Acute kidney injury common during chemotherapy

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Joined: 21 Jul 2013 12:13
Full Name: U A Mohammed
Name of Your College/Medical School: Madras Medical College

Acute kidney injury common during chemotherapy

Post by uamohammed »

We have discussed earlier in this forum about kidney injury as a result of treatment of acute coronary syndrome. Now we are informed that chemotherapy too is not safe. The moral of the story is that we should always keep a watch on the state of the kidney during any treatment. Usually the early state of renal disease is silent unless we look for it. What I advise is even if renal function tests are within normal limit after a course of any treatment you should repeat the basic tests lest we may inadvertently allow the condition to a state when we may not be able to do much.

Acute kidney injury common during chemotherapy

Reuters Health News | December 18, 2018

Nearly one in 10 cancer patients treated with chemotherapy or newer targeted drugs may be hospitalized for acute kidney injury, a Canadian study suggests.

The study involved roughly 163,000 patients who started chemotherapy or targeted therapies for a new cancer diagnosis in Ontario from 2007 to 2014. Overall, 10,880 were hospitalized with acute kidney injury. The cumulative acute kidney injury rate was 9.3%, the study found.

People with advanced tumors were 41% more likely to have acute kidney injuries than patients with early-stage cancer.

Compared to the group as a whole, individuals with chronic kidney disease were 80% more likely to be hospitalized for acute kidney failure, and people with diabetes had a 43% greater chance.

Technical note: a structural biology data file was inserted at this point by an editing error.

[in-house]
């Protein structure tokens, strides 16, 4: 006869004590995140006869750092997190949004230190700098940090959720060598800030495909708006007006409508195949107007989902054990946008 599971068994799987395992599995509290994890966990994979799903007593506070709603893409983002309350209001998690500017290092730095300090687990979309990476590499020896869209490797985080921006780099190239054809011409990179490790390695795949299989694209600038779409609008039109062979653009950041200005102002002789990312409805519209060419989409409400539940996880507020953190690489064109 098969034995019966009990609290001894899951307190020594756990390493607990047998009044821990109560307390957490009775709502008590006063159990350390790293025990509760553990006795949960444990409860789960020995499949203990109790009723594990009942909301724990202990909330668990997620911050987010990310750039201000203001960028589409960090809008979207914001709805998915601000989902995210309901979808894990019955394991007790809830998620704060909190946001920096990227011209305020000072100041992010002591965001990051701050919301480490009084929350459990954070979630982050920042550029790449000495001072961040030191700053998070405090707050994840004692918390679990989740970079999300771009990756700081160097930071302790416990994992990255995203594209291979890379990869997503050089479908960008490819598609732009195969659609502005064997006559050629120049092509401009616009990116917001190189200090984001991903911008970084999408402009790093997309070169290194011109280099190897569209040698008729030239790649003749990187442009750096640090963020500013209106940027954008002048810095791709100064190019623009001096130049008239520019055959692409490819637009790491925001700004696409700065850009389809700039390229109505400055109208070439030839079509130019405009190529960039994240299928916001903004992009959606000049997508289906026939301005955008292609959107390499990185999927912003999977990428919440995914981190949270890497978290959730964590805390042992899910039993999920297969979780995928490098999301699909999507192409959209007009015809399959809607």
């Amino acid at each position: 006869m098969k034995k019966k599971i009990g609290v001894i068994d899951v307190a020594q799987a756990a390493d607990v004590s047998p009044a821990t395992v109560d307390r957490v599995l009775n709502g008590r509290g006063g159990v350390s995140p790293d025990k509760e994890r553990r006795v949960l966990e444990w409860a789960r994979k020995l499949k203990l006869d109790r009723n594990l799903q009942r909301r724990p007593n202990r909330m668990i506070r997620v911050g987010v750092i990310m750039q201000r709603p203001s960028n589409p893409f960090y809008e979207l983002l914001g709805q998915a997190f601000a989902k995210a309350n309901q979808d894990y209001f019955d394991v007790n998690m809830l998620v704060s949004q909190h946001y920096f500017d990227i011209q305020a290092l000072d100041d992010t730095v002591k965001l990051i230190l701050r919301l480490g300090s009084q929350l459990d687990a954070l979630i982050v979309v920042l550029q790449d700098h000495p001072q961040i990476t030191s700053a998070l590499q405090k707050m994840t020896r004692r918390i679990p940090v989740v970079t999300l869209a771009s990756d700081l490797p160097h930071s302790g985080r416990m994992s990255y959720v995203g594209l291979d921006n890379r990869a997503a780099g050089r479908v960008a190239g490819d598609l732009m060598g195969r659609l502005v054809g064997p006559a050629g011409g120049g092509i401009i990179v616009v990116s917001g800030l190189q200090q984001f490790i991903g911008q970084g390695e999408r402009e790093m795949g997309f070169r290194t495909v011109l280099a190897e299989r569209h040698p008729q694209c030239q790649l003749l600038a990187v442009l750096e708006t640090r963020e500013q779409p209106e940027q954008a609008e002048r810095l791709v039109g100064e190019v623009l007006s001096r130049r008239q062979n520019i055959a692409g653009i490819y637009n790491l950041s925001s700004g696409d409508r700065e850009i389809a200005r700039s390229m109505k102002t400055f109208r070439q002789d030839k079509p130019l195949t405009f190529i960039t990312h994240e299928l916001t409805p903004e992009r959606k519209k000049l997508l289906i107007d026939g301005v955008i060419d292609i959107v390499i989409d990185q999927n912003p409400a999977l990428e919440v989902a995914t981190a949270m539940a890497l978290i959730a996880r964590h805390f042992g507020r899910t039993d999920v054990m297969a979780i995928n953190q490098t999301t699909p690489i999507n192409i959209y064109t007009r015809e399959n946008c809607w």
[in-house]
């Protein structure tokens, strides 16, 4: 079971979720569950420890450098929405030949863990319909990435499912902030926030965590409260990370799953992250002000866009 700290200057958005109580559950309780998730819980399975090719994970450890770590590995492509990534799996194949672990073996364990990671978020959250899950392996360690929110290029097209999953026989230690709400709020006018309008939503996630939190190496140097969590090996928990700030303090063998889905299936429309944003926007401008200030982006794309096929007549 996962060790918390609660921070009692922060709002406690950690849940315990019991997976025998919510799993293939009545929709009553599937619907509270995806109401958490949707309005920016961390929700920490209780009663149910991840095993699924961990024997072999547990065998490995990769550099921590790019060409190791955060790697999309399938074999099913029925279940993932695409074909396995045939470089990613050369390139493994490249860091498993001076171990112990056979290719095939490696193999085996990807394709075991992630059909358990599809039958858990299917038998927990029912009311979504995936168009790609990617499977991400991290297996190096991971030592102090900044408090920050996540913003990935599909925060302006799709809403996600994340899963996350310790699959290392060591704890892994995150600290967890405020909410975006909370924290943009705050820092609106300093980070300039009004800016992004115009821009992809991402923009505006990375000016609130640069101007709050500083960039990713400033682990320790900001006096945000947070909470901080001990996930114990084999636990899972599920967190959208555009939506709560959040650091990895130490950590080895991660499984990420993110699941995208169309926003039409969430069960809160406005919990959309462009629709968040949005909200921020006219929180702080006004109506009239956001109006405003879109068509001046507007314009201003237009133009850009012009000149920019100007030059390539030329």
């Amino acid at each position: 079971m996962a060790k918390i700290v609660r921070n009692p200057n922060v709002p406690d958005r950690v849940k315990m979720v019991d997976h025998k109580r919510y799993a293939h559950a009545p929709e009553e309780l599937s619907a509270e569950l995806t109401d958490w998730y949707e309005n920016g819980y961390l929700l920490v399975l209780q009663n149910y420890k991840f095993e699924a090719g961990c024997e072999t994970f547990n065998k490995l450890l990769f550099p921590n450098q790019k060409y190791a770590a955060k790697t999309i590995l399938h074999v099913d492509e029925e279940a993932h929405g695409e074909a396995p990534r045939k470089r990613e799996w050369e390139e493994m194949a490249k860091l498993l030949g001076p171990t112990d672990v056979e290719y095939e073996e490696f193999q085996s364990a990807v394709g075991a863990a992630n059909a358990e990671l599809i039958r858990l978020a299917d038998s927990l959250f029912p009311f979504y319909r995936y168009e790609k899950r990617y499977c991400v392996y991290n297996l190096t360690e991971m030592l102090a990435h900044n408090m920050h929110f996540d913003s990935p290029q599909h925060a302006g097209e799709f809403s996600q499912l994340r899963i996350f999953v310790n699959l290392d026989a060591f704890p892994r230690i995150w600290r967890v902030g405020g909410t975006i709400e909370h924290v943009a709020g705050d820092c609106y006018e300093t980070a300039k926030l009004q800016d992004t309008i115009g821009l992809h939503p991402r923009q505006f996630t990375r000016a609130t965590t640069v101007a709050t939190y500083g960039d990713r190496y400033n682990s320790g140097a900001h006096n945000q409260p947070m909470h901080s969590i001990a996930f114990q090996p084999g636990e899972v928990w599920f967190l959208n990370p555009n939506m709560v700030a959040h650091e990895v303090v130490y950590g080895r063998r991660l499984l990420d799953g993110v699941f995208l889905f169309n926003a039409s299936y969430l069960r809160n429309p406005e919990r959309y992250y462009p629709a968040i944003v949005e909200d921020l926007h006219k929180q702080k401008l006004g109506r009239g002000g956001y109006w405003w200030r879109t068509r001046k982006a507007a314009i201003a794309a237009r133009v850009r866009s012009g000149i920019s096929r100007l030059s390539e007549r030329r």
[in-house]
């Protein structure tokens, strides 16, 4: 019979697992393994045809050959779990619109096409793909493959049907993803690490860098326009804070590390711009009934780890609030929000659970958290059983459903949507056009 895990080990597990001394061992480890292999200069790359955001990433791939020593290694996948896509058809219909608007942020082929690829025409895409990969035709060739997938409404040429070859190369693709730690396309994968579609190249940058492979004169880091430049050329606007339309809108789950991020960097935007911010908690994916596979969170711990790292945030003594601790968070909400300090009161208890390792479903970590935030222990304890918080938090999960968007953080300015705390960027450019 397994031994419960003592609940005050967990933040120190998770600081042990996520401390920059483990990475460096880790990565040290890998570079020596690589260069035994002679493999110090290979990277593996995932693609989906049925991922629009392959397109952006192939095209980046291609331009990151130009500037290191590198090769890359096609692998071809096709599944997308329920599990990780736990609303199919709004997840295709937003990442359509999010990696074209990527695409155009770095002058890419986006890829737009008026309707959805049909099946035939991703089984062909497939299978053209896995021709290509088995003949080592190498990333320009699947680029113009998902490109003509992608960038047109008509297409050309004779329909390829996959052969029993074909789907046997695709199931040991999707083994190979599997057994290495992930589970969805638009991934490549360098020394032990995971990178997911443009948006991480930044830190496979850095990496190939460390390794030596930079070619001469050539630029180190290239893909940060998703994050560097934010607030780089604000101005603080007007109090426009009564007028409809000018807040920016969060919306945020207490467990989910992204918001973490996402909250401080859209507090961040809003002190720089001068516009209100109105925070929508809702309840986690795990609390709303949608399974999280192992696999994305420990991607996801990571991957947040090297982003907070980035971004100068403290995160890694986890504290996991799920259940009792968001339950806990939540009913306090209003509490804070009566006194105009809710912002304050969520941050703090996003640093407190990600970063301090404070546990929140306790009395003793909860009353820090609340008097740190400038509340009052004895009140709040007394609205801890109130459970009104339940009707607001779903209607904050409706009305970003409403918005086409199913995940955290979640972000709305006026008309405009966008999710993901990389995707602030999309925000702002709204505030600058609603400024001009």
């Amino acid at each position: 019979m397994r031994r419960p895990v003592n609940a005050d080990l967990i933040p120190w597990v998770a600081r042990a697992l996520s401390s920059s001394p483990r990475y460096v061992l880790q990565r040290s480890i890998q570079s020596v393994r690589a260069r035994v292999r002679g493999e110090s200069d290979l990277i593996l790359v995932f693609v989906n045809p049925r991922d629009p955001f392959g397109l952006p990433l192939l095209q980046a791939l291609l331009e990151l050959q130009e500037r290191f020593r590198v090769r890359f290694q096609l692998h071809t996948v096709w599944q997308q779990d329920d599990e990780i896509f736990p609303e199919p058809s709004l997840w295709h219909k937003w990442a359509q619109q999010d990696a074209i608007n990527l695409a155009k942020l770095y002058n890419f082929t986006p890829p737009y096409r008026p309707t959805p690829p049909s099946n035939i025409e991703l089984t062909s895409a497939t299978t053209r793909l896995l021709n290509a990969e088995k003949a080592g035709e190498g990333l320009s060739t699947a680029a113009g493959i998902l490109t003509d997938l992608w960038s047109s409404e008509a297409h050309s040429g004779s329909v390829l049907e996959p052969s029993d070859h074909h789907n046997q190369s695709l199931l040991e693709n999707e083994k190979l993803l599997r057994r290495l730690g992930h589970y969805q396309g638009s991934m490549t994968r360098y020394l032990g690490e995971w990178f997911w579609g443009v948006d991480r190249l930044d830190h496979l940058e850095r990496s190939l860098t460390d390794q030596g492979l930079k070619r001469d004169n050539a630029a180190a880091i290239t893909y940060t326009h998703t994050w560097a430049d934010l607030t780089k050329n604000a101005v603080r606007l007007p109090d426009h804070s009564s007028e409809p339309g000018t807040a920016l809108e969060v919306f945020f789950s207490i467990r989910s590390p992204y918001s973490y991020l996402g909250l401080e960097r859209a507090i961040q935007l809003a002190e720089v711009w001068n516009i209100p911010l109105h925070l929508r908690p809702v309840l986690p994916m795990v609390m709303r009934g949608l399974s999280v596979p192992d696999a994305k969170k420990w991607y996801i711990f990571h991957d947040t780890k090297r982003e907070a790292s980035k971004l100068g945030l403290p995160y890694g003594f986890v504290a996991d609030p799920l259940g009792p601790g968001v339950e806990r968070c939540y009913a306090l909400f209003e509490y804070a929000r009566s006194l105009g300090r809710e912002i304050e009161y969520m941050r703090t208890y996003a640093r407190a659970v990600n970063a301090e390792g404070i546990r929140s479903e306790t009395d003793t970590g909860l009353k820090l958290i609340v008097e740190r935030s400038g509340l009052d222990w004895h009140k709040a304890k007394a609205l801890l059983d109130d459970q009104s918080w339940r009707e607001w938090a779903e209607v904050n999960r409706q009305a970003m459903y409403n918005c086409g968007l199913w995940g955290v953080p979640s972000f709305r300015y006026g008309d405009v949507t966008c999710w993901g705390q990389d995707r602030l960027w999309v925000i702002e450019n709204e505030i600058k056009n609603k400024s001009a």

"Patients should be aware that kidney injury can result during cancer treatment—both due to cancer itself and the drugs used to treat it," said lead study author Dr. Abhijat Kitchlu of the University of Toronto.

"It may be possible to reduce the risk of acute kidney injury by maintaining good hydration and in some cases, avoiding other drugs that can increase risk to the kidneys," Kitchlu added.

In the study, older patients taking diuretics, angiotensin-converting enzyme inhibitors, or angiotensin receptor blockers were also at higher risk for serious kidney problems.

"Patients should seek early medical attention when concerned about dehydration or infection, as the symptoms related to kidney injury (decreased urine output, swelling, nausea, fatigue or confusion) may only occur after the kidneys have been damaged," Kitchlu advised.
 See Also: Do cancer treatments accelerate brain aging?

In the current study, patients were more than twice as likely to develop acute kidney problems within the first 90 days of starting cancer treatment than they were later on, researchers reported November 13 online in the Journal of the National Cancer Institute.

Patients at high risk of kidney damage may be able to take cancer drugs that are less likely to damage the kidneys, said Leah Siskind, of the University of Louisville Medical School in Kentucky.

"However, these less nephrotoxic chemotherapeutics are often less effective at reducing tumor burden," Siskind, who wasn't involved in the study, said by email.

—Lisa Rapaport
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Full Name: Kannivelu Badrinath
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Re: Acute kidney injury common during chemotherapy

Post by Badri »

Kidney function can be affected due to varied causes - from treatment of diseases with potent drugs to times when you are investigating using dyes etc during scans. During 2016 I wrote an article on "The Facts about Contrast Medium"( ).For this reason it is important to check kidney function before starting any specialized treatment (potent drugs) or when undertaking special investigative procedures.
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